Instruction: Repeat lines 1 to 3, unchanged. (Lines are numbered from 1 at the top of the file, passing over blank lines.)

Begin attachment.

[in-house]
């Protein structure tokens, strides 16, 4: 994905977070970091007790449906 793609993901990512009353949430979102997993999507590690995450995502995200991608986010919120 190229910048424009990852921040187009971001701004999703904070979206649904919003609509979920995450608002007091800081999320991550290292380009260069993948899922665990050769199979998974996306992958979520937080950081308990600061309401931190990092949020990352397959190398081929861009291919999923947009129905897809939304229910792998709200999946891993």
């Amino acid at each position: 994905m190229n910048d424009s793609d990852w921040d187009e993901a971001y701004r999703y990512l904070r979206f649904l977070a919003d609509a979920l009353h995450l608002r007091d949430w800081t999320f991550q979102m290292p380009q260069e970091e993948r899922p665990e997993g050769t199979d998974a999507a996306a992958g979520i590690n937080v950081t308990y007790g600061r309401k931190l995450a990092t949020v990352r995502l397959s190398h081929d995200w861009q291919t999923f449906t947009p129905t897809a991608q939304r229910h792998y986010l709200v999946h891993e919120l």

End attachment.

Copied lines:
[in-house]
């Protein structure tokens, strides 16, 4: 994905977070970091007790449906 793609993901990512009353949430979102997993999507590690995450995502995200991608986010919120 190229910048424009990852921040187009971001701004999703904070979206649904919003609509979920995450608002007091800081999320991550290292380009260069993948899922665990050769199979998974996306992958979520937080950081308990600061309401931190990092949020990352397959190398081929861009291919999923947009129905897809939304229910792998709200999946891993």
């Amino acid at each position: 994905m190229n910048d424009s793609d990852w921040d187009e993901a971001y701004r999703y990512l904070r979206f649904l977070a919003d609509a979920l009353h995450l608002r007091d949430w800081t999320f991550q979102m290292p380009q260069e970091e993948r899922p665990e997993g050769t199979d998974a999507a996306a992958g979520i590690n937080v950081t308990y007790g600061r309401k931190l995450a990092t949020v990352r995502l397959s190398h081929d995200w861009q291919t999923f449906t947009p129905t897809a991608q939304r229910h792998y986010l709200v999946h891993e919120l």